Mariners starter James Paxton no-hit the Toronto Blue Jays on Tuesday night and he did so in dominant fashion.
Paxton required only 99 pitches — making this not only a no-hitter but a Maddux — striking out seven and walking three. His high heat was overpowering all night long. Indeed, he hit 100 m.p.h. on his second to last pitch of the game (Statcast called it 99.5, but let’s round up, shall we?). This comes on the heels of Paxton’s 16-strikeout performance against the Athletics six days ago. That was the highest strikeout total for any pitcher this season. This was the superior historical accomplishment.
While the Blue Jays did not challenge Paxton all that much, his final inning was one of his easiest of the night. The first batter, Anthony Alford, swung at the first pitch he saw and fouled out down the right field line. Next up was Teoscar Hernandez, who struck out on three straight pitches. The last better Paxton faced was former AL MVP Josh Donaldson. Pitch one: swinging strike. Pitch two: a 100 m.p.h. strike looking and then . . . Donaldson grounded out to third to end it. The no-hitter, in Canada, from a Canadian pitcher who sports a large maple leaf tattoo on his forearm, which he pointed to as a nice nod to the Toronto crowd. That had to feel good for Paxton and even to some of the fans on hand at Rogers Centre, even if they’re Jays fans.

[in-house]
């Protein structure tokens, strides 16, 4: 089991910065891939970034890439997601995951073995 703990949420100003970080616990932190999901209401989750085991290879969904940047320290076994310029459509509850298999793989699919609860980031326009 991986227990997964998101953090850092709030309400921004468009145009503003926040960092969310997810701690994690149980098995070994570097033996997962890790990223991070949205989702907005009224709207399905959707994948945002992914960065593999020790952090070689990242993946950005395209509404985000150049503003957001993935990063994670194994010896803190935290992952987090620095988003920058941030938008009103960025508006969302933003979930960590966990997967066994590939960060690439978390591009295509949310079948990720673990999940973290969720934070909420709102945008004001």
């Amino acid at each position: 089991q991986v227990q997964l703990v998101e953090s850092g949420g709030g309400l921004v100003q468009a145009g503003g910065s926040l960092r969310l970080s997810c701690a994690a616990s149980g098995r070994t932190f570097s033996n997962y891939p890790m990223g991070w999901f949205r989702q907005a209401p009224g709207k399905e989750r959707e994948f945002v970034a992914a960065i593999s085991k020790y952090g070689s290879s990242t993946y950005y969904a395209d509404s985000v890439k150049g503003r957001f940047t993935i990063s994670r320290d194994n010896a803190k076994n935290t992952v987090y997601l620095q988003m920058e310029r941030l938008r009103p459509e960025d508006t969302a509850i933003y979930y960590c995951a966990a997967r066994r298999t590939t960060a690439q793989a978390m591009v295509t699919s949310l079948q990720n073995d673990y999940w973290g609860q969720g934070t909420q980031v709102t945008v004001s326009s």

It was the sixth no-hitter for a Mariners pitcher. The previous ones to accomplish it: Randy Johnson in 1990, Chris Bosio in 1993, a six-pitcher combined no hitter, started by Kevin Millwood, in 2012, Felix Hernandez in 2012 — his was a perfect game — and Hisashi Iwakuma in 2015. All of those happened in Seattle. Paxton’s was the first ever on the road.
Congratulations, James Paxton!
Welp, that didn’t last long. Red Sox second baseman Dustin Pedroia is going back on the injured list with more knee issues. If it matters the Sox say it’s not a big deal and they expect him back sooner rather than later, but they also said that his post-2017 knee surgery was just a “cleanup” at first and that basically cost him a year. So.
Pedroia has played in six games and is 2-for-20 with a walk.
I don’t think it’s hyperbole to say that Pedroia’s career may be nearing an end. Sure, he’s under contract for two more years after this season, but he’s also in a unfortunate spiral that so many players experience in their mid-to-late 30s.
Running a website like this makes it all the clearer, actually. When you search a player’s name in our CMS, you get every post in which he appears in reverse chronological order. Just about every long-tenured player ends with about six posts in which he is alternately placed on and activated from the disabled/injured list. Then an offseason link to a big feature in which he’s written about as being “at a crossroads” followed by something vague about “resuming baseball activities” and then, inevitably, the retirement announcement. I can’t count the number of guys whose careers I can tick off in that way by browsing the guts of this site.
I hope that’s not the case for Pedroia. I hope that there’s a “Pedroia wins Comeback Player of the Year” post in the future. Or at the very least a silly “Miller’s Crossing” reference in an “And that Happened” in which I say “the old man’s still an artist with the Thompson” after he peppers the ball around in some 3-for-4, two-double game. I want that stuff to happen.
It’s just that, if you watch this game long enough, you realize how unlikely that is once a player starts to break down.